The origins of modern humans continues to be one of the most hotly debated topics among anthropologists, and there is little consensus about where and when the first members of our species, Homo sapiens, became fully modern. While fossil evidence tells a complex tale of mosaic change during the African Stone Age, almost nothing is known about changes in human 'life history,' or the timing of development, reproductive scheduling, and lifespan.
With an innovative combination of a novel application of synchrotron imaging, high-resolution microtomography, and developmental analysis, the team reconstructed tooth growth and determined the age at death of a fossil juvenile from Jebel Irhoud, Morocco. This study represents the first non-destructive approach to characterize dental development with a high degree of precision, as synchrotron images reveal microscopic internal growth lines without damage to the specimen.
Two Iowa State University botanists and their colleague at the University of North Carolina have discovered a new species of North American bamboo in the hills of Appalachia. It is the third known native species of the hardy grass. The other two were discovered more than 200 years ago.
Sexual victimization can mean several things -- verbal coercion to have sex with an intimate partner, rape by a stranger, a woman fondled in a bar or forced intercourse when a woman is too intoxicated to consent or object.
Perceived attractiveness is the result of compatibility of biological sex and gendered cues--masculinity and femininity as specified within the society—according to a study by researchers at New York University and Texas A & M University. The findings appear in the most recent issue of the journal, the Proceedings of the National Academy of Sciences.
Genetically modified crops were supposed to improve efficiency and make life easier for farmers in poor countries. The opposite may be true, according to a Washington University in St. Louis study. Technology may be racing too fast for farmers to keep up. It may even be linked to higher suicide rates.
The arrival of genetically modified crops has added another level of complexity to farming in the developing world, says a sociocultural anthropologist at Washington University in St. Louis.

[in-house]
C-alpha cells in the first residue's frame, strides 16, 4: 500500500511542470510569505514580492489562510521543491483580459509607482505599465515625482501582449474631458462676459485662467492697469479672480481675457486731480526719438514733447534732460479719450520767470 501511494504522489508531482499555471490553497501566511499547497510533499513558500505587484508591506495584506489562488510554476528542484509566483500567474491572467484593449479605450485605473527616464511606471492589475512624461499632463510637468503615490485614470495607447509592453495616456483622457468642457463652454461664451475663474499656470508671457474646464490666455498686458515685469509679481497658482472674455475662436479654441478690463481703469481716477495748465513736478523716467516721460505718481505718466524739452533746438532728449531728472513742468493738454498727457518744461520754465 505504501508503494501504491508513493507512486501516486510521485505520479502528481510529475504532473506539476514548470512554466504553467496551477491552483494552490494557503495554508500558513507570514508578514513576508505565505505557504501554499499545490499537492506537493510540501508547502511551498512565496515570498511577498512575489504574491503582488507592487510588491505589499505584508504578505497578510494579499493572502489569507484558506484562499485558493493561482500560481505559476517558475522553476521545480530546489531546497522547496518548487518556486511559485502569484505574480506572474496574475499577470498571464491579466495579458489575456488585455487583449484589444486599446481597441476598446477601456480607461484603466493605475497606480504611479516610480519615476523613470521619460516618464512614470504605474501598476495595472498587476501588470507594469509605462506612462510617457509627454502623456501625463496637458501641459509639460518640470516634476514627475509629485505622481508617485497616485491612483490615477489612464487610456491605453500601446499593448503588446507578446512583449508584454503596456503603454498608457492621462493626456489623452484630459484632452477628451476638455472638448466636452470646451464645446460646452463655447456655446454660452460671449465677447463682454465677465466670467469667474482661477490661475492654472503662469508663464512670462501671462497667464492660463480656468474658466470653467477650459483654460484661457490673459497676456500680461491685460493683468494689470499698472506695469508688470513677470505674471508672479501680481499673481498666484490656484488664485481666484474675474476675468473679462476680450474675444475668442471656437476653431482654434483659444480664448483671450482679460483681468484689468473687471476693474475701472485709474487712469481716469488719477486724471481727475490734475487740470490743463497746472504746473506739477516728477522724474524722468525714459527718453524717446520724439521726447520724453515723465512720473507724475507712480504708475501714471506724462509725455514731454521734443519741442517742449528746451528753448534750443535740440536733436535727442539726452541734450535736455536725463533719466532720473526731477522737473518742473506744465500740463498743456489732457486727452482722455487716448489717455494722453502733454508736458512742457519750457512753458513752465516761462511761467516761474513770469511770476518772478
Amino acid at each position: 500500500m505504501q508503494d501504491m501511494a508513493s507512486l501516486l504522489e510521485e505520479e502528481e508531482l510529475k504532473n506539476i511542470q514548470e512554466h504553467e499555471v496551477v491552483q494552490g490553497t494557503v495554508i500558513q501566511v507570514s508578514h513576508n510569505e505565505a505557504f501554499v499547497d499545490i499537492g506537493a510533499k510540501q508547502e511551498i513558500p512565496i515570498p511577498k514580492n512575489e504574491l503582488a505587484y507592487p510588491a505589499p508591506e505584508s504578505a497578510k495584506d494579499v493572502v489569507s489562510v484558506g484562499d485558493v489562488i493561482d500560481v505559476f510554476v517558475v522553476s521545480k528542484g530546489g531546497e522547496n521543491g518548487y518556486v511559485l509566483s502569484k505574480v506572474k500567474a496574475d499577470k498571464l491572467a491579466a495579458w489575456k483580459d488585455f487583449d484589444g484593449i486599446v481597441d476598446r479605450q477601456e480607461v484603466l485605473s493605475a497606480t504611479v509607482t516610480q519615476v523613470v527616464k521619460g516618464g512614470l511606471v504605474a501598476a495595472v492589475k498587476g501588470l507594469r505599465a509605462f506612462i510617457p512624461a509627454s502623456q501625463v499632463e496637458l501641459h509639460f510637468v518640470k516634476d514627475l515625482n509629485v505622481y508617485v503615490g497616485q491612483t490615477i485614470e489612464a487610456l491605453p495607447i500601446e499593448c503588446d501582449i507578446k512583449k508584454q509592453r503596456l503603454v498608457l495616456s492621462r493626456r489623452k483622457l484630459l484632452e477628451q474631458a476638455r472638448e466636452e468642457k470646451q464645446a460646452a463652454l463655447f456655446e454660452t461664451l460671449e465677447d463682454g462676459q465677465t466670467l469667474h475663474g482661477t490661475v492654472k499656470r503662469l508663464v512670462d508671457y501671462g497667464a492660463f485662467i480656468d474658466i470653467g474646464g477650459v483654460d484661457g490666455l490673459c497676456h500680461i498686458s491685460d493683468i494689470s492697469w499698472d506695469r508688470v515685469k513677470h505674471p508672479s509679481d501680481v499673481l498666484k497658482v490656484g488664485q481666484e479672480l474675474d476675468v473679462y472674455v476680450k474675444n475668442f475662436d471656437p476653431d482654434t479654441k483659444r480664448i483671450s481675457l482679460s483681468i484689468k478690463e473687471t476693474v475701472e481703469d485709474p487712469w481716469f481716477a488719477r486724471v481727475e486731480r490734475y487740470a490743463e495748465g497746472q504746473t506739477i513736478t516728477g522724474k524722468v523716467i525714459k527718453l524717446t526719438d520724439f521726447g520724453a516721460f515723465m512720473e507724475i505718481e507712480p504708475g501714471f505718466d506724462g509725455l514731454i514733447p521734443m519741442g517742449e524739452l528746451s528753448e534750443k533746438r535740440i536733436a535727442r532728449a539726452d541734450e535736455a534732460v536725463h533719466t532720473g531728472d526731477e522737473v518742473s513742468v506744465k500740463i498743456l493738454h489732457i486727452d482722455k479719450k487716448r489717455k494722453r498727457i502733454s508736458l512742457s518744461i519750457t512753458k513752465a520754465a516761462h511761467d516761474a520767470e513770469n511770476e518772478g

The "raging hormones" of puberty are known to produce mood swings and stress for most teenagers, making it difficult to cope with this period of life. Until now, the specific causes of pubertal anxiety have not been identified, making it harder to understand and treat adolescent angst.
Human embryonic stem cells (hESCs) hold great promise for benefiting degenerative diseases, and do so by invoking multiple mechanisms. Such cells can be grown in a manner compatible with clinical use (i.e., without animal feeder layers) and even without the need for immunosuppression. These were a few of a number of conclusions arrived at by an international collaboration led by Evan Y. Snyder, M.D., Ph.D., and spearheaded by a member of his lab, Jean-Pyo Lee, Ph.D., of the Burnham Institute for Medical Research ("Burnham").
It's a modern medicinal miracle. Health food advocates haven't been this excited since Psyllium took the nation by storm. Cocoa is for real and it apparently does everything.
A paradigm shift in medical education is needed, one with more emphasis on training future physicians to enhance their empathy skills and to learn to view patients as persons, not just cases, a medical education specialist at Jefferson Medical College says.
High performance schools integrate the best in today's design strategies and building technologies. Even better, they make a difference in the way children learn. Research has shown that better buildings produce better student performance, reduce operating costs and increase average daily attendance. They also are more likely to maintain teacher satisfaction and retention and reduce liability exposure.
A group of European researchers has developed a spinal cord model of the salamander and implemented it in a novel amphibious salamander-like robot. The robot changes its speed and gait in response to simple electrical signals, suggesting that the distributed neural system in the spinal cord holds the key to vertebrates’ complex locomotor capabilities.The EPFL Salamander Robot walks down to the waters of Lake Geneva. Credit: Photograph by A. Badertscher, courtesy Biologically Inspired Robotics Group, EPFL
Patients admitted to hospitals for ischemic stroke on weekends had a higher risk of dying than patients admitted during the week, in a Canadian study published in Stroke: Journal of the American Heart Association.
A "weekend effect" has been previously documented when looking at other conditions such as cancer and pulmonary embolism; however, little is known of its impact on stroke death.
University College London researchers have found the first physiological evidence that invisible subliminal images do attract the brain's attention on a subconscious level. The wider implication for the study, published in Current Biology, is that techniques such as subliminal advertising, now banned in the UK but still legal in the USA, certainly do leave their mark on the brain.
Let’s say a college student enters a classroom to take a test. She probably already has an idea how she will do—knowledge available before she actually takes out a pencil. But do animals possess the same ability to think about what they know or don’t know?